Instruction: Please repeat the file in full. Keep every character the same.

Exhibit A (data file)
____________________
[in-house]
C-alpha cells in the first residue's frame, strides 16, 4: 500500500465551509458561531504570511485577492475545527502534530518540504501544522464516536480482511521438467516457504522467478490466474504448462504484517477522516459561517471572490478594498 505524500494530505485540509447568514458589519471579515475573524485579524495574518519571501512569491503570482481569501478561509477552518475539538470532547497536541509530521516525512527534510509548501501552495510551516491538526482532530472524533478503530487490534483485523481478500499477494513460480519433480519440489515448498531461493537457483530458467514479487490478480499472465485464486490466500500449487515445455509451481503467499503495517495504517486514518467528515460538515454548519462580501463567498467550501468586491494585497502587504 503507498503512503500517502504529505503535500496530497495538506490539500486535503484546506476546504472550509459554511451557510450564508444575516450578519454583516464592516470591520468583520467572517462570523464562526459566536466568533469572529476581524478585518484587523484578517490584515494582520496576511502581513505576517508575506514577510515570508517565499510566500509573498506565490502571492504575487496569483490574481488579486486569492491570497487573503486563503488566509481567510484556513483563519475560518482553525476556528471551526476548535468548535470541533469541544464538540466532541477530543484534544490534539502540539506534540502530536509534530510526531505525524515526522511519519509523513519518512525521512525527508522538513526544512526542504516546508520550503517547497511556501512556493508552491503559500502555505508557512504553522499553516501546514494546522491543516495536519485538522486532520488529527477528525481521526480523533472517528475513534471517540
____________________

[in-house]
C-alpha cells in the first residue's frame, strides 16, 4: 500500500465551509458561531504570511485577492475545527502534530518540504501544522464516536480482511521438467516457504522467478490466474504448462504484517477522516459561517471572490478594498 505524500494530505485540509447568514458589519471579515475573524485579524495574518519571501512569491503570482481569501478561509477552518475539538470532547497536541509530521516525512527534510509548501501552495510551516491538526482532530472524533478503530487490534483485523481478500499477494513460480519433480519440489515448498531461493537457483530458467514479487490478480499472465485464486490466500500449487515445455509451481503467499503495517495504517486514518467528515460538515454548519462580501463567498467550501468586491494585497502587504 503507498503512503500517502504529505503535500496530497495538506490539500486535503484546506476546504472550509459554511451557510450564508444575516450578519454583516464592516470591520468583520467572517462570523464562526459566536466568533469572529476581524478585518484587523484578517490584515494582520496576511502581513505576517508575506514577510515570508517565499510566500509573498506565490502571492504575487496569483490574481488579486486569492491570497487573503486563503488566509481567510484556513483563519475560518482553525476556528471551526476548535468548535470541533469541544464538540466532541477530543484534544490534539502540539506534540502530536509534530510526531505525524515526522511519519509523513519518512525521512525527508522538513526544512526542504516546508520550503517547497511556501512556493508552491503559500502555505508557512504553522499553516501546514494546522491543516495536519485538522486532520488529527477528525481521526480523533472517528475513534471517540